Wednesday, November 14, 2007

The Legend of Tu-Tok-a-Nula a.k.a. El Capitan

Dear Docents-
Here’s a treasure I found in a book in the Yosemite bookshop last month. I thought it would be a perfect story to tell in front of the Struth or Kondos pieces. To me, it gives the children a little window into the culture that existed in Yosemite before everybody else arrived, and shows some of the magic that is lost when stories are forgotten and names are changed. I hope you can use it!

--Kathleen Durham

From A Day with Tupi: An Authentic Story of an Indian Boy in California’s Mountains, by Fran Hubbard, Fredericksburg, TX: Awani Press,1978.

The Legend of Tu-Tok-a-Nula

While they worked, Tupi coaxed his grandmother to tell him the story of the measuring worm, Tu-tok-a-nula, and how he saved the little Indian children. She had told him the legend more times than she could remember, but she was always glad to tell it again.

One upon a time, long ago, two little Indian boys went swimming in the river which flows through the valley called A-wa-ni. When they tired of swimming they climbed up on a warm rock on the bank and went to sleep. While they slept the rock began to grow. It grew and grew until the top was in the clouds and the little Indians touched their noses against the moon. And still they slumbered on. Finally the children awoke, and seeing how far it was down to the valley, they began to cry. Feeling sorry for them, the animals tried to get them down. First the white-footed mouse and then the wood rat tried but they could only jump a short distance up the smooth rock. Next came the coyote, who went higher, then the grizzly bear, who gave a great leap but fell back. Finally the mighty lion tried, jumping farther than any of the others, but he also failed. When all had tried and failed, the little measuring worm, Tu-tok-a-nula, began to inch his way up the cliff. For many sleeps he climbed until at last he reached the top. Taking the little Indian boys on his back he made his way carefully down. By staying with his task the measuring worm succeeded where the great animals failed. In his honor the Indians named the great rock after him.*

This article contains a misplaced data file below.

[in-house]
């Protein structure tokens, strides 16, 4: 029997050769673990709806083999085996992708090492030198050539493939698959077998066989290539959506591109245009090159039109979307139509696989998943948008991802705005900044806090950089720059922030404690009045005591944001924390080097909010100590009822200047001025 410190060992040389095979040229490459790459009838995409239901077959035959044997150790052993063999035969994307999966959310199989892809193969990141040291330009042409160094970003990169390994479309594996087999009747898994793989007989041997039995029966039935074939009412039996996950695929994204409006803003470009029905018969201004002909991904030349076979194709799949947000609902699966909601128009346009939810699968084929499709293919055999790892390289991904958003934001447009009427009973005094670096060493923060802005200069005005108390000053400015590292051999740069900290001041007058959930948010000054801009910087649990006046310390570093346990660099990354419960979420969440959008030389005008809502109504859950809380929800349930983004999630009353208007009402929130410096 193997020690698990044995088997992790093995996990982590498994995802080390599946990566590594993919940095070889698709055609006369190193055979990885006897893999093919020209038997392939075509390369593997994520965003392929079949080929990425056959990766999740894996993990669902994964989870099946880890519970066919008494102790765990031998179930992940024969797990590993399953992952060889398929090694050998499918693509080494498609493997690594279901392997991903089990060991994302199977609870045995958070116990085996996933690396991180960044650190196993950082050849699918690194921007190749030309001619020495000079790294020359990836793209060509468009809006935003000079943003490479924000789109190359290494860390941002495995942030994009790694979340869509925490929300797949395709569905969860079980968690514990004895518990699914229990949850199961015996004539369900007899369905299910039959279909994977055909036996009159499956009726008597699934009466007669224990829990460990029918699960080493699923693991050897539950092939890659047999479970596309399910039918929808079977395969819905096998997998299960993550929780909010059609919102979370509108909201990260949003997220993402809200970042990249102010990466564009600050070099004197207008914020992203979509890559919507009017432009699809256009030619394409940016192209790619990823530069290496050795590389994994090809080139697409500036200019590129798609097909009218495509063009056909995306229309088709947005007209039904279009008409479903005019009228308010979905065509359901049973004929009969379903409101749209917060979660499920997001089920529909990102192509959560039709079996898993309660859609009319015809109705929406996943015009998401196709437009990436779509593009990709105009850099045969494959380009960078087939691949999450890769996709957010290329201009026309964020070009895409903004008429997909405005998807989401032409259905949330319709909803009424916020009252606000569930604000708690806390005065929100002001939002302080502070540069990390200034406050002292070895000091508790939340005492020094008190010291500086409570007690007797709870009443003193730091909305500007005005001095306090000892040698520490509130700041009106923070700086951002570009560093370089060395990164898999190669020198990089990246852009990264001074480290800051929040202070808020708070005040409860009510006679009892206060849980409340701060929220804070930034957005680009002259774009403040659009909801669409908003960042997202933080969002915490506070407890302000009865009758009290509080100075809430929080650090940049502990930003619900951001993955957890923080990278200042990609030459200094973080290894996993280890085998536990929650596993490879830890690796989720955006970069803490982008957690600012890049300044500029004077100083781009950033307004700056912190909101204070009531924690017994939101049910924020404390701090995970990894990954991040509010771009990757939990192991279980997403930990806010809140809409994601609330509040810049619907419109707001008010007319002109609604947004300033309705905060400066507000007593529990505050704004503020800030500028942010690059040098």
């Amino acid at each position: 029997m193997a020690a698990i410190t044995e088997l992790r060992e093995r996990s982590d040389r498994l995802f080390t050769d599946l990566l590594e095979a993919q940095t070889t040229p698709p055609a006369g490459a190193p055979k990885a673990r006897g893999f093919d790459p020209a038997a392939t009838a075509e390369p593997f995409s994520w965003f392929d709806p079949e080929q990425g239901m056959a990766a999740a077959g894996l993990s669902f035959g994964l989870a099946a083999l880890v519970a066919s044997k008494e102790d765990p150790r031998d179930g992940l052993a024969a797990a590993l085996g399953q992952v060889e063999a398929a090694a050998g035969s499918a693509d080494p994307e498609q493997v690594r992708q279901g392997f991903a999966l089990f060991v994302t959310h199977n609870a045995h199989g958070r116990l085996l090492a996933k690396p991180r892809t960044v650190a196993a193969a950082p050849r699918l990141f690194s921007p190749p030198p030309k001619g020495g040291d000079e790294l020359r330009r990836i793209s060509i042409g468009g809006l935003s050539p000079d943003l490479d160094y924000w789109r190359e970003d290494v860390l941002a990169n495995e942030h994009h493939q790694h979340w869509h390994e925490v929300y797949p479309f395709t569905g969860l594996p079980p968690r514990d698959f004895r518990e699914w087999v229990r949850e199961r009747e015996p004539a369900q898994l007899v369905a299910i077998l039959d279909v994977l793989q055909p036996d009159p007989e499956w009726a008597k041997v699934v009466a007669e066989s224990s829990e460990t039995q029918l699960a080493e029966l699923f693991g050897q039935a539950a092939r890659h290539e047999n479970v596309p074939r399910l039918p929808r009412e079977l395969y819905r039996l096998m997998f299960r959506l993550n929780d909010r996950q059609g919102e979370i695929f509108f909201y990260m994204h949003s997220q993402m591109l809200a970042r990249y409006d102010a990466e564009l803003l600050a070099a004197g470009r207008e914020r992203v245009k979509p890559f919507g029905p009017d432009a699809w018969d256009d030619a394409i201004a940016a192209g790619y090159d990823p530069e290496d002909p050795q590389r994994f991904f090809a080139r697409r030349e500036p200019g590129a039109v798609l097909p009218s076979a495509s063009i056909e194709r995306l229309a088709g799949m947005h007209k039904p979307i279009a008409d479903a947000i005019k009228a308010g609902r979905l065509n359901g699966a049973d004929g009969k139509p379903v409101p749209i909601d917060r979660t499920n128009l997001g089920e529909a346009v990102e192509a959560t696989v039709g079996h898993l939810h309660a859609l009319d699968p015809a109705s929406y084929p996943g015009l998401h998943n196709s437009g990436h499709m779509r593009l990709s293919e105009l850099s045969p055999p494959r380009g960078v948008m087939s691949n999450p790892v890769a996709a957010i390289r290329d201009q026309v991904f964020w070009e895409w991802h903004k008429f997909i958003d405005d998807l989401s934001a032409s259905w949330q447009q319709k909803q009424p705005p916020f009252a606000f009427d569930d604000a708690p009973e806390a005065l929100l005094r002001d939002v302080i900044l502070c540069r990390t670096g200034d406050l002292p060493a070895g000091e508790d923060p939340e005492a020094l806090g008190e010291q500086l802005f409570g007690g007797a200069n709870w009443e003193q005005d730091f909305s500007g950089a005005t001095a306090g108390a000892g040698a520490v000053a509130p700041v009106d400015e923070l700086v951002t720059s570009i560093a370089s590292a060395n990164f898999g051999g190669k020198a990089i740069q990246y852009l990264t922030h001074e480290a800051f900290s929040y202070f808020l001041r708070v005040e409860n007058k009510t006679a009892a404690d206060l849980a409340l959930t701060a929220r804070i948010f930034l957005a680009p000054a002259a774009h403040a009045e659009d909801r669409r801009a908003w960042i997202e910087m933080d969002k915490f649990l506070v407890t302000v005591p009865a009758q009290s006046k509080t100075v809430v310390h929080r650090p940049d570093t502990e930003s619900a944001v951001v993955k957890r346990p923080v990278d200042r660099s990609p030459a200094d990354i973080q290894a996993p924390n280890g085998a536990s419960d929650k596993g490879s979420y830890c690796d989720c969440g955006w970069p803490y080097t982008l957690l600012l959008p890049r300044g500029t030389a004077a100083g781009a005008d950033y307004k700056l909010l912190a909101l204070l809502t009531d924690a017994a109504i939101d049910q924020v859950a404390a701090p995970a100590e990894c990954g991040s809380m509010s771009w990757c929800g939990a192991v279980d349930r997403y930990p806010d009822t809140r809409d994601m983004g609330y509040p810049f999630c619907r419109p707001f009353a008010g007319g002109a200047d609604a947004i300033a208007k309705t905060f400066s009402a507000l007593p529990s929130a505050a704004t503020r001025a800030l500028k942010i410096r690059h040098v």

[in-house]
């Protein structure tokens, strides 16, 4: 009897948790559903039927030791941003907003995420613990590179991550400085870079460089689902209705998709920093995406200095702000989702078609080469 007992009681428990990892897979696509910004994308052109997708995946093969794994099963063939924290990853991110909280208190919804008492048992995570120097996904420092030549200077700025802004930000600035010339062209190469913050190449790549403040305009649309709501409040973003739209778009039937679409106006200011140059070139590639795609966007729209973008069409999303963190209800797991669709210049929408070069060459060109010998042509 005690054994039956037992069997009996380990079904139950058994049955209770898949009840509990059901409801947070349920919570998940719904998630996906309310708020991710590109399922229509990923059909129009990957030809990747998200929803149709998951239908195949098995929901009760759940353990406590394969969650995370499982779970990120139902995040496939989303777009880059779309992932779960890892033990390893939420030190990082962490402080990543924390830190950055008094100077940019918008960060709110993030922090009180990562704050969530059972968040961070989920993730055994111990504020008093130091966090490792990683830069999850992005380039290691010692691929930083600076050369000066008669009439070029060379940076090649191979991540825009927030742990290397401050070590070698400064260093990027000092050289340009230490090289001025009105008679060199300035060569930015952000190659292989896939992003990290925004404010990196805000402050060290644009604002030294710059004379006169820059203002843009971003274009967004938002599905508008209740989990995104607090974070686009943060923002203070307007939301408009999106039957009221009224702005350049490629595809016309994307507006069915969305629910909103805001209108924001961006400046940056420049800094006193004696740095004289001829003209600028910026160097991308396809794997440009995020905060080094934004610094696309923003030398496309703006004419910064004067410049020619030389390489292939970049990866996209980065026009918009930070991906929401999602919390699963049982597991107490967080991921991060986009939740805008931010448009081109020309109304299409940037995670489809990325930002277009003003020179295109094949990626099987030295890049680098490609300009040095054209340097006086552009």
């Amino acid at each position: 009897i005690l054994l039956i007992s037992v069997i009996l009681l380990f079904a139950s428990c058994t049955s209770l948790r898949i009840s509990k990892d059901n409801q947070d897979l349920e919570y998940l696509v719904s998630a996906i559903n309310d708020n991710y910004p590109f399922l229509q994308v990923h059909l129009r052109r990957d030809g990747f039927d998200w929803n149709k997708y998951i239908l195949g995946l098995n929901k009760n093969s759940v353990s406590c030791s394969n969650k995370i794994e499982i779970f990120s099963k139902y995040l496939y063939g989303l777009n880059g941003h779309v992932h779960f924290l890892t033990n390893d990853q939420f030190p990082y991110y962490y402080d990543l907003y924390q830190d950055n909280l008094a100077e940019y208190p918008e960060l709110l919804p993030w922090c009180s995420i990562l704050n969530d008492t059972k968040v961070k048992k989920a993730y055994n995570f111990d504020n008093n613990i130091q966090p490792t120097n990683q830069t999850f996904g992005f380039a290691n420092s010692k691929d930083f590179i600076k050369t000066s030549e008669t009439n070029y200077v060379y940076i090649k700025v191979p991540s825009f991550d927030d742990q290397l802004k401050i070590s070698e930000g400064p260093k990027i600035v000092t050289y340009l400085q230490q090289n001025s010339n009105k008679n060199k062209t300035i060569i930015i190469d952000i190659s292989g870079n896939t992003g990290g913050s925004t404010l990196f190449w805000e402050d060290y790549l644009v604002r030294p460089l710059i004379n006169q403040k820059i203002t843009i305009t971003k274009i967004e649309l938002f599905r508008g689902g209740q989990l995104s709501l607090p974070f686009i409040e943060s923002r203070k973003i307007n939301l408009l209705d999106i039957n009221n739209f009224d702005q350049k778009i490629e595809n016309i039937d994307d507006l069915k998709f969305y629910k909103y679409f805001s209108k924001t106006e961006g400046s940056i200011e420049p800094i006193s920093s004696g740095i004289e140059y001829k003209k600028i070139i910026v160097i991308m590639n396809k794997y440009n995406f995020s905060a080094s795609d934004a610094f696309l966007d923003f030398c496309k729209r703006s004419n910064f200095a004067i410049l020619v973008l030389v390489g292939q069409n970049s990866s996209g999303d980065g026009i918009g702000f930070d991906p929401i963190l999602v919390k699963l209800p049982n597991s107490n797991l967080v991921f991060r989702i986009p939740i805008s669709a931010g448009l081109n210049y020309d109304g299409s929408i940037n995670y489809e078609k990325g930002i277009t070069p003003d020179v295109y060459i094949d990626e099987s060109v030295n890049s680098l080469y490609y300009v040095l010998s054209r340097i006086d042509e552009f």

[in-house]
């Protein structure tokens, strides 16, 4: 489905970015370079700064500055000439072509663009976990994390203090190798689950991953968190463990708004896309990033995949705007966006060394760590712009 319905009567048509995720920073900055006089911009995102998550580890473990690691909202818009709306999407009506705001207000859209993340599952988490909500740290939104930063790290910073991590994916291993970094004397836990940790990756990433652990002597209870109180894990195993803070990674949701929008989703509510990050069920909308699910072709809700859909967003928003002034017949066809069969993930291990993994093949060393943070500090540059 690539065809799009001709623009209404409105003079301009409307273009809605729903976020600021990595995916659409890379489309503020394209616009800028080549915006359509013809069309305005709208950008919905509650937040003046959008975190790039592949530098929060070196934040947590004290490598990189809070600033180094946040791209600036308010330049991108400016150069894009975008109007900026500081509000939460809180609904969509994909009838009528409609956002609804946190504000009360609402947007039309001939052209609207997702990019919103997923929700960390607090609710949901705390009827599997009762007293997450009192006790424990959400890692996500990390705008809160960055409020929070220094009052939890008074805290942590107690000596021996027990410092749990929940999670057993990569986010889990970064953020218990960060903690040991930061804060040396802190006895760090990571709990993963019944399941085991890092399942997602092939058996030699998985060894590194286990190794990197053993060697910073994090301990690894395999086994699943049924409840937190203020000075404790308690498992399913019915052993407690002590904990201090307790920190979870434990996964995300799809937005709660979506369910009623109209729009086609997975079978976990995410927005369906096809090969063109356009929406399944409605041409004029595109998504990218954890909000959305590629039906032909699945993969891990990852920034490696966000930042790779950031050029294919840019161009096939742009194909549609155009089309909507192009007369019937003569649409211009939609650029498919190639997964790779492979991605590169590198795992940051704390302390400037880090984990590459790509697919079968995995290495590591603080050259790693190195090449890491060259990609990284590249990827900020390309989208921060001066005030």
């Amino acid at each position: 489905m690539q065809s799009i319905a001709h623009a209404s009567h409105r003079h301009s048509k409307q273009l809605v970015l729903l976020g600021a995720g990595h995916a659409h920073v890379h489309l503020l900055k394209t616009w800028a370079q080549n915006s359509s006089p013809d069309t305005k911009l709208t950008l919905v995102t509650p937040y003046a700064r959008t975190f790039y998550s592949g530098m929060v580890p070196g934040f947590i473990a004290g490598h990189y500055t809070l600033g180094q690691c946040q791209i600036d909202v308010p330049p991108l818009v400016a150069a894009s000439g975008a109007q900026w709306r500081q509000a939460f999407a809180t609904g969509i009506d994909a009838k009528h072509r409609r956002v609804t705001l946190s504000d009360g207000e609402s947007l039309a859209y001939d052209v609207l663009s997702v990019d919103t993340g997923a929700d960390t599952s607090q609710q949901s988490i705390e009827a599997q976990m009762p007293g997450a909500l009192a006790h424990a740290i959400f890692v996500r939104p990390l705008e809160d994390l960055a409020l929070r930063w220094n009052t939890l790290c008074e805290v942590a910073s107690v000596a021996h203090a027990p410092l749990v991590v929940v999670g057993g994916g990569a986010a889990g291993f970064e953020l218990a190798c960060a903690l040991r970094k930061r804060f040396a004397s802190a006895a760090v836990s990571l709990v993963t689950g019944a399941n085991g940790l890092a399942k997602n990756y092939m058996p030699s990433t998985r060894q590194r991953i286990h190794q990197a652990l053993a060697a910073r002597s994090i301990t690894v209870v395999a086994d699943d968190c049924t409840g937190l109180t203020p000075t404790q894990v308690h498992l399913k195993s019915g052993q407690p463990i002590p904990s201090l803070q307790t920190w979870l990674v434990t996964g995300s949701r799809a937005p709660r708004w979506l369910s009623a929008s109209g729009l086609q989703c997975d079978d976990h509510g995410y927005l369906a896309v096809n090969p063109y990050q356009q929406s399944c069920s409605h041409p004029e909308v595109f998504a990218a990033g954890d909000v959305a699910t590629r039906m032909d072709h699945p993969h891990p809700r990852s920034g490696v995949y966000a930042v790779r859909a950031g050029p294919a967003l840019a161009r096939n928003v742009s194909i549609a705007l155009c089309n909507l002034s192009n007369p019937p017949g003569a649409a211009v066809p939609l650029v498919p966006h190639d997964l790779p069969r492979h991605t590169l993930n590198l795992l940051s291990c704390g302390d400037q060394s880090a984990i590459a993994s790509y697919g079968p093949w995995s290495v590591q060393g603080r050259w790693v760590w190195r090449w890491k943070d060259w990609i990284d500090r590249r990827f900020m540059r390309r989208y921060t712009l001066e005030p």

*Today Tu-Tok-a-Nula is known as El Capitan.

An author’s note at the back of the book:

Speaking in 1877 of the legend of Tu-tok-a-nula, Stephen Powers said: “This is not only a true Indian story, but it has a pretty meaning, being a kind of parallel to the fable of the hare and the tortoise that ran a race. What the great animals of the forest could not do the despised measuring worm accomplished simply by patience and perseverance. It also has its value as showing the Indian idea of the formation of Yosemite.” (From Heizer and Whipple’s, The California Indians: A Source Book, Berkeley: U of California P, 1951.)